New fish aggregating device aims to reduce marine waste in tropical tuna fisheries

Responsible Seafood Advocate

Trials underway to validate new fish aggregation device that is biodegradable, floating and submersible

fish aggregating device
Validation tests have started on new floating and submerged fish aggregation devices developed by Zunibal in collaboration with the AZTI Technology Centre. Photo courtesy of Zunibal.

Ocean technology company Zunibal has created a new floating industrialized platform made from biodegradable materials and designed specifically for tropical tuna fishing boats that use purse seine nets. The concept aims to reduce marine waste and minimize the environmental impact on ocean ecosystems.

Fish aggregating devices (FADs) are tools used by the tuna fishing industry for their ability to concentrate fish. Their designs over the years have evolved to minimize their impact on the marine environment. However, significant challenges remain, particularly in finding more sustainable materials and simplifying their configuration.

Zunibal first introduced this innovation to the fishing industry in November 2023. While preparing for trials in tropical oceans, Zunibal, AZTI Technology Center and the fishing industry realized that the platform, which was initially meant to float on the water as part of a FAD, could also be adapted to work underwater. This makes it better suited for places like the Indian Ocean.

To achieve this, the team built and incorporated a submerged, non-meshed grid made from the same compostable bio-based material into the trials. This design, like the floating version, limits the number of elements required to construct these devices, making them easier to recover in the event of loss at sea or stranding.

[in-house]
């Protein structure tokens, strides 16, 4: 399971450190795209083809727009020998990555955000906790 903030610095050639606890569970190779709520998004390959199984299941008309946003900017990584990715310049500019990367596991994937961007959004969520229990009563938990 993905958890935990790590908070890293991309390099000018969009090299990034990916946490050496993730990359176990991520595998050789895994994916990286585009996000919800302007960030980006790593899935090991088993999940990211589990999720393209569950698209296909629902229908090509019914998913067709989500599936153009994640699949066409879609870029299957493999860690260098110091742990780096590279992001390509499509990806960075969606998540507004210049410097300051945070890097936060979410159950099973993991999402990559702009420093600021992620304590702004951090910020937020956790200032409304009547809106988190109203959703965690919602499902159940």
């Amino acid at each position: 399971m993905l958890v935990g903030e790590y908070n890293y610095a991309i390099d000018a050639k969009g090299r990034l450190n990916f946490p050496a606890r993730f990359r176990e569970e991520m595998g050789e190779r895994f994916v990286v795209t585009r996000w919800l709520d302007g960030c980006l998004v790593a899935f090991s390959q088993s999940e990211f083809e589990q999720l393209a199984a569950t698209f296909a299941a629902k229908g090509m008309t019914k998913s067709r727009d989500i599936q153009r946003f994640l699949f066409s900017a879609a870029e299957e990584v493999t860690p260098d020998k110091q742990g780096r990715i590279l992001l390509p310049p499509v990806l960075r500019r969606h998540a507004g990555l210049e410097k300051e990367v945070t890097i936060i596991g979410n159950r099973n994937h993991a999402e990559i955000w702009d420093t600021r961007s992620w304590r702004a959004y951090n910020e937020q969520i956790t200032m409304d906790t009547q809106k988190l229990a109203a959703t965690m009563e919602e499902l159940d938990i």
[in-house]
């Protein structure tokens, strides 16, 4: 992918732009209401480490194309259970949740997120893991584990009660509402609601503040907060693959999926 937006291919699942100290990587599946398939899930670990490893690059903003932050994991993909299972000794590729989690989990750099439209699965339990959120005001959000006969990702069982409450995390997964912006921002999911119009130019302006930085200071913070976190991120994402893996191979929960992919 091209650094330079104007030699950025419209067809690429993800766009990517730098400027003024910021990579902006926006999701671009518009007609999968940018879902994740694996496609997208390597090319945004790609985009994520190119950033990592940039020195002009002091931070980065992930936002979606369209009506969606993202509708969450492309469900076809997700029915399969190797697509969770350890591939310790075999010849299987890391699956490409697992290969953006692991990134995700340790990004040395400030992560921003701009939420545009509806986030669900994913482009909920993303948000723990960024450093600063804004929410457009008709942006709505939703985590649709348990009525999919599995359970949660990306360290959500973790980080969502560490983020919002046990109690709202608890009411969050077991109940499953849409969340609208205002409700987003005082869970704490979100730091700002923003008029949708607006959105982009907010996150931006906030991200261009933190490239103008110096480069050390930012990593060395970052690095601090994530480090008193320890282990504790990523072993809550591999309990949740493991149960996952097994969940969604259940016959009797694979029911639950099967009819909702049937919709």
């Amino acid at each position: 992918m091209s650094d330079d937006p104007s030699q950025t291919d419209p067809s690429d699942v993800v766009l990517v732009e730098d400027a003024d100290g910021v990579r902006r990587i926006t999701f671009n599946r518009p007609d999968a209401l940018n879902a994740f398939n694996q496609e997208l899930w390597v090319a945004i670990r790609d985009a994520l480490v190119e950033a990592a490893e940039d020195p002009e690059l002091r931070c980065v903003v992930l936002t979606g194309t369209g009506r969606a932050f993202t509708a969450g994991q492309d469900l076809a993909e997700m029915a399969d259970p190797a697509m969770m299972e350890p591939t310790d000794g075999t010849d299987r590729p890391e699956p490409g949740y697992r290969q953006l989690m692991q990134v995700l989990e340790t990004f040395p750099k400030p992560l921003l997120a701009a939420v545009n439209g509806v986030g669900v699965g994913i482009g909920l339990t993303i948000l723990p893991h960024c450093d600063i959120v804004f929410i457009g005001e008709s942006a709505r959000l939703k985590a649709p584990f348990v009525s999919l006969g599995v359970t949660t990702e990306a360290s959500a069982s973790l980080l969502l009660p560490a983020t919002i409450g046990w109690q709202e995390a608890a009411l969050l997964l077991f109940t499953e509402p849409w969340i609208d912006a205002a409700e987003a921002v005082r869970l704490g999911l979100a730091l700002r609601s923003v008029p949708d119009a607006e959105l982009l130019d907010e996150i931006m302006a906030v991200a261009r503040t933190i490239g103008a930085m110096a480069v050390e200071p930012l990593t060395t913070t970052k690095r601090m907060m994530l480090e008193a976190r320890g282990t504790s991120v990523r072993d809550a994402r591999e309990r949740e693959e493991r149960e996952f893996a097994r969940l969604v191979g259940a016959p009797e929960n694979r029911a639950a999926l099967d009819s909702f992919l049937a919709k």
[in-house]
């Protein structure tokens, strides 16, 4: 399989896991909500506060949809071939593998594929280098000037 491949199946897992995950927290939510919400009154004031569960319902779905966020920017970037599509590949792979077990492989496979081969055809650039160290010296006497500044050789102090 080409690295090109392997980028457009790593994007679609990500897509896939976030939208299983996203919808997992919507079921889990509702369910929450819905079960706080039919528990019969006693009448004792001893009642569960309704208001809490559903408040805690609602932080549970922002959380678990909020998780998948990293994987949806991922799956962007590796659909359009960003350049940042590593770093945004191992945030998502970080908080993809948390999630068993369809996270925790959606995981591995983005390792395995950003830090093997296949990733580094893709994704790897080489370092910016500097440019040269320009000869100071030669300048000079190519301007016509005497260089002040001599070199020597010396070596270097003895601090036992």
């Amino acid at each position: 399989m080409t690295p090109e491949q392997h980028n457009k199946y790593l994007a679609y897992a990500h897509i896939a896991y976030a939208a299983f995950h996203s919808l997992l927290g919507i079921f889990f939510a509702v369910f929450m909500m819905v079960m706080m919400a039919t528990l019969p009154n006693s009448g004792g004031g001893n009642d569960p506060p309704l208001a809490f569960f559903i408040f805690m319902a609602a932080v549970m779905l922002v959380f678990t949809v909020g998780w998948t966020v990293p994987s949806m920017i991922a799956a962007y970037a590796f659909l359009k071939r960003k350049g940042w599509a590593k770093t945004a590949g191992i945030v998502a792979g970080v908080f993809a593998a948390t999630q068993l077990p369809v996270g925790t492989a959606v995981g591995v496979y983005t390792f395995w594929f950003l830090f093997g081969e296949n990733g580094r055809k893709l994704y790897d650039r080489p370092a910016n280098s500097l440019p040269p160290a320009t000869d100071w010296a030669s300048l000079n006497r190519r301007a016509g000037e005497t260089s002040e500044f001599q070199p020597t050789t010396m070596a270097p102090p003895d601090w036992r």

“These two designs eliminate or significantly reduce the need for synthetic canvas and raffia, or flotation components such as foam floats (skittles),” said Iker Zudaire, AZTI’s sustainable fishing expert. “In this way, by using materials that improve the characteristics of the FAD, we can minimize its impact on the environment.”

The two new FAD prototypes will be tested in two phases. The first phase, lasting 18 months, started in March at the Achotines Laboratory in Panama, under semi-controlled tropical conditions.

The second phase will test the FADs in real conditions with help from companies like Albacora, Nauterra, Pevasa, Echebastar and Inpesca. Starting in May, they will deploy 60 floating platforms in the Atlantic Ocean and 150 submerged platforms in the Indian Ocean.

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The main challenge is to study the effectiveness of the new material for the construction of FAD platforms and compare them with conventional ones to confirm that they not only contribute to reducing the environmental impact of the tuna sector but are also useful tools for fishing practice.

“The industry and the scientific community must work together to ensure the sustainability of marine resources, particularly in tropical tuna fisheries,” said Álvaro Núñez of Zunibal. “The adoption of practices based on scientific research will ensure optimal operations and effective long-term management, which is essential to preserve both the ecosystem and the economic viability of the sector.”


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